ants from prosecution.
ROSES BLOOM OUT OF DOORS
Unusual Weather Brings Plants Out
Dover, Del., Dec. 30. Roses are in
bloom out of doors at the t Pennsyl
vania Railroad company's flower gar
den at this place. A succession of
mild days and springlike Christmas
week hurried the buds.
York, Pa., Dec. 30. The springlike
weather here the past week has caused
numerous dandelions to crop up and
bloom in the fields and yards.
WAS MOTHER OF SHAW S WIFE
Mrs. John Dunn Passes Away at
mancne, lowa, Aged 89.
Clinton, Dec. 30. Mrs. John Dunn,
the mother of the wife of former Sec-land were delivered at St. Louis, Mo.,
retary of the Treasury Shaw, died injor at East St. Louis, 111., just across
Camanche Saturday, aged 89.
nonia, the Campania, Cedric, St.
Louis, Pretoria, Caronia and Minne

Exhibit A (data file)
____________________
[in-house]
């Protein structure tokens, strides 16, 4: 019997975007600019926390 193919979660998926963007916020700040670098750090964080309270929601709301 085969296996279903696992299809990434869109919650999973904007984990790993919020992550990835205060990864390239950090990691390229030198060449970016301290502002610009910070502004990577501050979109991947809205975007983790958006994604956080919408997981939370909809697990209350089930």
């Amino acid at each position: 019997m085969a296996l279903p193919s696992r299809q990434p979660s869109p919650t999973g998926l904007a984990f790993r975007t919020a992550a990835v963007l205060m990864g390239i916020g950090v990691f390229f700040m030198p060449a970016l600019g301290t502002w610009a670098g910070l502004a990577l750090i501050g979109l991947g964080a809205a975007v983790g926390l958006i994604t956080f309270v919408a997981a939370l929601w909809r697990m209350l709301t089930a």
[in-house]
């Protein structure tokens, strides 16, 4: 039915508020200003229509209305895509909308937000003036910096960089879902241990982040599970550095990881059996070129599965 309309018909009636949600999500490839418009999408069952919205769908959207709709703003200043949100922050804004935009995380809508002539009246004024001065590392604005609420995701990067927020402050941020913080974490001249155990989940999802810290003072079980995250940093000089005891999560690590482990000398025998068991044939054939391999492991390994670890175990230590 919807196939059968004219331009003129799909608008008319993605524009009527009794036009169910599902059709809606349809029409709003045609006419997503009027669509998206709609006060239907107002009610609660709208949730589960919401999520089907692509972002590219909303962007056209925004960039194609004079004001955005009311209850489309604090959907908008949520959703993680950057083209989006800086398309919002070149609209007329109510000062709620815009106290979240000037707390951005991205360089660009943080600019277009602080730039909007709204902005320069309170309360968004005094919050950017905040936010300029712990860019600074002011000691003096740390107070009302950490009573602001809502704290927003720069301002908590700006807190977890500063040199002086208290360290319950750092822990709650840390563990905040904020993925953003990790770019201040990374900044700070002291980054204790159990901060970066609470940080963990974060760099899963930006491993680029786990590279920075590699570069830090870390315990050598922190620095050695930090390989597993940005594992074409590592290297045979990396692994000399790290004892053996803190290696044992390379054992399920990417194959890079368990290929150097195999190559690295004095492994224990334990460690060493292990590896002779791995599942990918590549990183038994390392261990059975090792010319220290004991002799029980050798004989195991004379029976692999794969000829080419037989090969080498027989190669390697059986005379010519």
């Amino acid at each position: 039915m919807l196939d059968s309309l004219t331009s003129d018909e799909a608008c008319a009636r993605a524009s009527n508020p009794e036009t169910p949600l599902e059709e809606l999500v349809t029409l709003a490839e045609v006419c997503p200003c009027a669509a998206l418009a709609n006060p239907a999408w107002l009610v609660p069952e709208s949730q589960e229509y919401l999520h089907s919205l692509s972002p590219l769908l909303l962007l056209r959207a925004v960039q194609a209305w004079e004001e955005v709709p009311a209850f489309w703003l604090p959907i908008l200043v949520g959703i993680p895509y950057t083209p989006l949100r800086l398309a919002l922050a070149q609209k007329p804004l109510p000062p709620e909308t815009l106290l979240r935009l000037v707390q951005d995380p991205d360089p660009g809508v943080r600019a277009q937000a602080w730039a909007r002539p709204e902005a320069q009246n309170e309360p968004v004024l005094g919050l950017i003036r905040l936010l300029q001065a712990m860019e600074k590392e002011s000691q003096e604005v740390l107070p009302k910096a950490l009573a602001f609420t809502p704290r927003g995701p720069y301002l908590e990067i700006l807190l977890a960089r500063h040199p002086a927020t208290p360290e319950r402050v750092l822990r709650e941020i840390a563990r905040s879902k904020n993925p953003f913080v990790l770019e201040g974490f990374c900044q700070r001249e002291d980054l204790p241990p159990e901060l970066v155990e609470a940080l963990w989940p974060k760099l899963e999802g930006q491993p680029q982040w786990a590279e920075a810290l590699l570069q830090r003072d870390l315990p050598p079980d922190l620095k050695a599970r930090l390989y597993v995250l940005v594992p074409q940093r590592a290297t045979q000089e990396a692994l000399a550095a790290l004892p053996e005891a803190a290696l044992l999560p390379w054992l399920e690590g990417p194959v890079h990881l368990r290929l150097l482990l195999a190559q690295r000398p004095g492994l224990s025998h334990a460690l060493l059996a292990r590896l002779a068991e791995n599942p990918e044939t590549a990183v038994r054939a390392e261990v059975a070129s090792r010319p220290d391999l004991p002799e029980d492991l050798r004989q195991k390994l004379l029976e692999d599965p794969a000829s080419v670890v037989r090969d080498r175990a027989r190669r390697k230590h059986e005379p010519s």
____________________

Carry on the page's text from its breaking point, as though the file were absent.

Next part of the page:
apolis, came creeping into port yester
day, bearing scars of haltering seas,
which held the liners back and de
layed them a day In their trip across
On Christmas day the storm was so
heavy that only a dozen of the cabin
passengers of the St. Louis went to
the dining room for dinner. None of
the steamers were seriously damaged,
though at one time the officers of the
Pretoria used oil to calm the turbulent
The Campania brought $3,000,000 in
specie and the Cedric $1,200,000.
MRS. EDDY TO GIVE
bead and her trustees, brought by the
next friends," Mrs. Eddy's son George
W. Glover, his daughter, Mary Baker
Glover, and Mrs. Eddy's adopted son,
Dr. Ebenezer J. Foster of Waterbury, I paid 6 and the balance (12 cents) nev